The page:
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What We Read Today 19 July 2017

Econintersect: Every day our editors collect the most interesting things they find from around the internet and present a summary "reading list" which will include very brief summaries (and sometimes longer ones) of why each item has gotten our attention. Suggestions from readers for "reading list" items are gratefully reviewed, although sometimes space limits the number included.

This feature is published every day late afternoon New York time. For early morning review of headlines see "The Early Bird" published every day in the early am at GEI News (membership not required for access to "The Early Bird".).

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Topics today include:

  • 2017’s Most & Least Energy-Expensive States

  • Private School Is Becoming Out of Reach for Middle-Class Americans

  • The Man Who Got Americans to Eat Trash Fish Is Now a Billionaire

  • Debt Ceiling Concerns Start to Surface in Treasury Bills

  • The Real Impact of Trump’s Foreign Trips Happens After He Leaves

  • Trump Urges Senate GOP to Delay Recess to Repeal Obamacare

  • Donald Trump threatened Dean Heller on health care. Heller was sitting next to him.

  • A cover story and a 'green light': Trump Jr.'s meeting has all the signs of a Russian intelligence operation

  • Trump Travel Ban Must Exempt Grandparents After Top Court Rebuff

  • Eighth person in Trump team meeting linked to money laundering investigation

  • FFS Explains:  how does EU trade work?

  • Latest Dublin housing waiting list will take '180 years to fill'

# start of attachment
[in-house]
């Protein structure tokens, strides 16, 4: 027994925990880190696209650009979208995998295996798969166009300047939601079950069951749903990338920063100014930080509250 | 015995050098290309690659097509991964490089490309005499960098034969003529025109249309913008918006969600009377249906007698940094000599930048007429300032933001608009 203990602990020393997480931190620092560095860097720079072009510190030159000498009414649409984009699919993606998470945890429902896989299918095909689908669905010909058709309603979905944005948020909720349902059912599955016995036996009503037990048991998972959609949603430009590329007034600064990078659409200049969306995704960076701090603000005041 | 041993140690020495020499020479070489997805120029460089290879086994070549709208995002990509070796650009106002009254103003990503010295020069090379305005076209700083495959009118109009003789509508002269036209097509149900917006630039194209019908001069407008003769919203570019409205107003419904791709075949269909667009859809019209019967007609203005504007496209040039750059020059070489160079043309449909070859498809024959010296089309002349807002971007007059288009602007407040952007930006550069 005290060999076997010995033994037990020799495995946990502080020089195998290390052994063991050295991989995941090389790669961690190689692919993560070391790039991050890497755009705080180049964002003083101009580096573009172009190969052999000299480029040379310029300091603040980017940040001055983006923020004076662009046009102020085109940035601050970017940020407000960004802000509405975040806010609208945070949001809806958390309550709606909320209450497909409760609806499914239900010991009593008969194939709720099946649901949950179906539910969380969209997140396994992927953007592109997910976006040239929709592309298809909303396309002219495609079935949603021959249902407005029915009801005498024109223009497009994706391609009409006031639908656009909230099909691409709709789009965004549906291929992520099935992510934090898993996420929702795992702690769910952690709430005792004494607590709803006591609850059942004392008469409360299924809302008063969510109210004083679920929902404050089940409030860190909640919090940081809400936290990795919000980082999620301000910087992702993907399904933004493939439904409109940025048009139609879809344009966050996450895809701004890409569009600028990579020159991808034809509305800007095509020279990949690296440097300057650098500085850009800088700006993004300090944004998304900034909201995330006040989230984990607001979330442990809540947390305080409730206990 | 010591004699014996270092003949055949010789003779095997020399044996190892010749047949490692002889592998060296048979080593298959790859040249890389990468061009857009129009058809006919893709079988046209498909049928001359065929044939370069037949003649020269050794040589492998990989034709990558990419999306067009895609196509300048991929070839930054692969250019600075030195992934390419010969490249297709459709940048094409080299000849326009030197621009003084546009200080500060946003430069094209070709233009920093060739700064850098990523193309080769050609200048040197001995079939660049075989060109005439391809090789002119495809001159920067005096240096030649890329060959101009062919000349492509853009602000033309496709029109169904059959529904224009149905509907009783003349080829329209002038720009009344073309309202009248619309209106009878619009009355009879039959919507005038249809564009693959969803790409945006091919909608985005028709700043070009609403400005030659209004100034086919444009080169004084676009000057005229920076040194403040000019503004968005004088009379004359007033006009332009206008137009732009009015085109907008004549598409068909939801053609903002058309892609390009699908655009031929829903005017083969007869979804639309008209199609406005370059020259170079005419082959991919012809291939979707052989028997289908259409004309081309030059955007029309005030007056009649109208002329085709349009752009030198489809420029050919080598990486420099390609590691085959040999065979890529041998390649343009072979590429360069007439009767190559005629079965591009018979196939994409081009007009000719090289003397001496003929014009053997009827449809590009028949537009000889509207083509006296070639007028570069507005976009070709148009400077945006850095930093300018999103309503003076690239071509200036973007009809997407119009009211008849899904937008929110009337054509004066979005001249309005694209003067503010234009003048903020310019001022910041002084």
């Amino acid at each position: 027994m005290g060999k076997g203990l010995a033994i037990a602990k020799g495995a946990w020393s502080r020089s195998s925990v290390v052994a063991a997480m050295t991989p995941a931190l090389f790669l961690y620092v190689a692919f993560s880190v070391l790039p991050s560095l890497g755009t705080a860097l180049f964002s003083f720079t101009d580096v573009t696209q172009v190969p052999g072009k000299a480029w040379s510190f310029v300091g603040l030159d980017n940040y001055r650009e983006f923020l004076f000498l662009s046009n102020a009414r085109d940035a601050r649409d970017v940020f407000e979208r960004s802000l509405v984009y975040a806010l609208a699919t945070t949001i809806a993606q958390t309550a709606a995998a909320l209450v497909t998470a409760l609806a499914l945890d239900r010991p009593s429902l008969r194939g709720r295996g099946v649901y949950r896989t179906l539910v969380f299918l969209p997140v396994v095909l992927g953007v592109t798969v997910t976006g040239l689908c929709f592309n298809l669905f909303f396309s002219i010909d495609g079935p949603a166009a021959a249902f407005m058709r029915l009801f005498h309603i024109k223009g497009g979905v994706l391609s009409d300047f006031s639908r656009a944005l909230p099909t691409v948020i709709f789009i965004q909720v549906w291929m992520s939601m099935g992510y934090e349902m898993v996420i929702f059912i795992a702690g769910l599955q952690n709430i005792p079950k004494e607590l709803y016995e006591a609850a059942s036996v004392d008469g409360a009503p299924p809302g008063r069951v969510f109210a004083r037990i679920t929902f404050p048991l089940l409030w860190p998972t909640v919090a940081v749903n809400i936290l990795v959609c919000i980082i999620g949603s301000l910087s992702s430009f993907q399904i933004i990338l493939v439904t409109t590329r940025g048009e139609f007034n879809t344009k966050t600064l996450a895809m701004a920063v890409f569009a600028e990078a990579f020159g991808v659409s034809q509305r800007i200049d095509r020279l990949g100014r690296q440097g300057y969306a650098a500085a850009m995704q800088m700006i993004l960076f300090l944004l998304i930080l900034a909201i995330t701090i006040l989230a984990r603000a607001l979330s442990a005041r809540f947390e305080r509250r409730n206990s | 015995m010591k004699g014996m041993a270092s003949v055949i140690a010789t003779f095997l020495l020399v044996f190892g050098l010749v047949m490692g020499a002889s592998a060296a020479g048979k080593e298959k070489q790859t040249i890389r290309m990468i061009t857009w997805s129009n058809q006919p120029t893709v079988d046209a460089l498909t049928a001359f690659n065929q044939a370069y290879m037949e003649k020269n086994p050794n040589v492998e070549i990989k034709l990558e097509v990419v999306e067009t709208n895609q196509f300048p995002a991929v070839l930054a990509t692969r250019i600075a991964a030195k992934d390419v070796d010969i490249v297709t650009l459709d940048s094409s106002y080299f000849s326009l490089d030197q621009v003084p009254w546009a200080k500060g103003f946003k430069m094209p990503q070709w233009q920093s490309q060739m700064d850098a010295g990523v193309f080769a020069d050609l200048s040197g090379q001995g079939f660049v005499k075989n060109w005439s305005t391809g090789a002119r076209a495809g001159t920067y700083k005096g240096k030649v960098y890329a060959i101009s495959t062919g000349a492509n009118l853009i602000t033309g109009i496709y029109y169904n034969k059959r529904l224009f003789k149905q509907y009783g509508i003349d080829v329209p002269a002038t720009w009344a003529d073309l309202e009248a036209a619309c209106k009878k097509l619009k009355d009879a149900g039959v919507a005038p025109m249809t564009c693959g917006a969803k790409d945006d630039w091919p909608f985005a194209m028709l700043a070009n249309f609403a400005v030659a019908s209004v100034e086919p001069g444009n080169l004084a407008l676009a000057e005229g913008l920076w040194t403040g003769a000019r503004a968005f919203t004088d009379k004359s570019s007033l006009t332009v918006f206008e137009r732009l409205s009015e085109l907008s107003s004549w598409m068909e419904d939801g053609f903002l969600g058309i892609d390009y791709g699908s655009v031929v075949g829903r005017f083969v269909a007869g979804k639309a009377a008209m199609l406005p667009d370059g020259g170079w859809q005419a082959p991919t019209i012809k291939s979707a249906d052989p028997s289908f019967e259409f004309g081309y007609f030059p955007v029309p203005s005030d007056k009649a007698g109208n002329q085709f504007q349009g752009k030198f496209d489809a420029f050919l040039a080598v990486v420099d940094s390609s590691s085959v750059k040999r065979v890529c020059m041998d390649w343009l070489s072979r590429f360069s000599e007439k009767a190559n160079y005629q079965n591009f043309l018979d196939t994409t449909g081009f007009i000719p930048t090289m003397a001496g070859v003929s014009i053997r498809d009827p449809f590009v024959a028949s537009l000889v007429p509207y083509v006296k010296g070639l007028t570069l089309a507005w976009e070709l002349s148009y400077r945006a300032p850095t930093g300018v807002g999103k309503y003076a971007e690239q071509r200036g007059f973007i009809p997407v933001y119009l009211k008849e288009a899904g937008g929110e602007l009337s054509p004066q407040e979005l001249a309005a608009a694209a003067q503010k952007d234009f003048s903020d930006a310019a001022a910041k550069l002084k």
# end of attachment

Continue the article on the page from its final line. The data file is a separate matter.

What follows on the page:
• Canadian utility Hydro One to buy Avista for C$6.7 billion

  • And More

Articles about events, conflicts and disease around the world

Global

  • The Real Impact of Trump’s Foreign Trips Happens After He Leaves (Bloomberg)  Donald Trump may be struggling to get things done at home, but in other parts of the world he’s proving a change-maker.  The U.S. president has made two foreign visits of his own choosing in the first six months of his presidency, to the Middle East and Poland. Both had rapid and major consequences, leading his hosts to believe they had American backing for high-stakes moves they had previously hesitated to make.

U.S.

  • Trump Urges Senate GOP to Delay Recess to Repeal Obamacare (Bloomberg)  President Donald Trump told Senate Republicans Wednesday they should stay in Washington until they repeal Obamacare, two days after GOP efforts to enact a new health-care law collapsed.  The president told senators at the beginning of a lunch meeting at the White House.   The president told senators at the beginning of a lunch meeting at the White House:

“We can repeal, but we should repeal and replace, and we shouldn’t leave town until this is complete -- until this bill is on my desk and until we all go over to the Oval Office.  I’ll sign it and we can all celebrate to the American people.  Any senator who votes against debate is really telling America you are fine with Obamacare.”

  • Donald Trump threatened Dean Heller on health care. Heller was sitting next to him. (CNN)  Witness a scene Wednesday at the White House where Trump hosted the entire Republican Senate conference as a way of jawboning them about the health care bill, which appears to be hopelessly stalled.  At the start of the meeting, Trump gave some on-camera remarks in which he talked about the struggles to find consensus on the legislation. Then he said this about Nevada Sen. Dean Heller, who was sitting directly to Trump's right:

"This was the one we were worried about. You weren't there. But you're gonna be. You're gonna be. Look, he wants to remain a senator, doesn't he? And I think the people of your state, which I know very well, I think they're gonna appreciate what you hopefully will do. Any senator who votes against starting debate is really telling America that you're fine with Obamacare. But being fine with Obamacare isn't enough for another reason. Because it's gone. It's failed. It's not gonna be around."

  • Donald Trump Jr.'s meeting with Russians last June bears all the hallmarks of a Russian intelligence operation.

  • The Russian side featured a potential cover story with a "cutout" — a plausible intermediary.

  • "Almost no one is a direct agent of the Kremlin," one expert says, but "anyone can become one."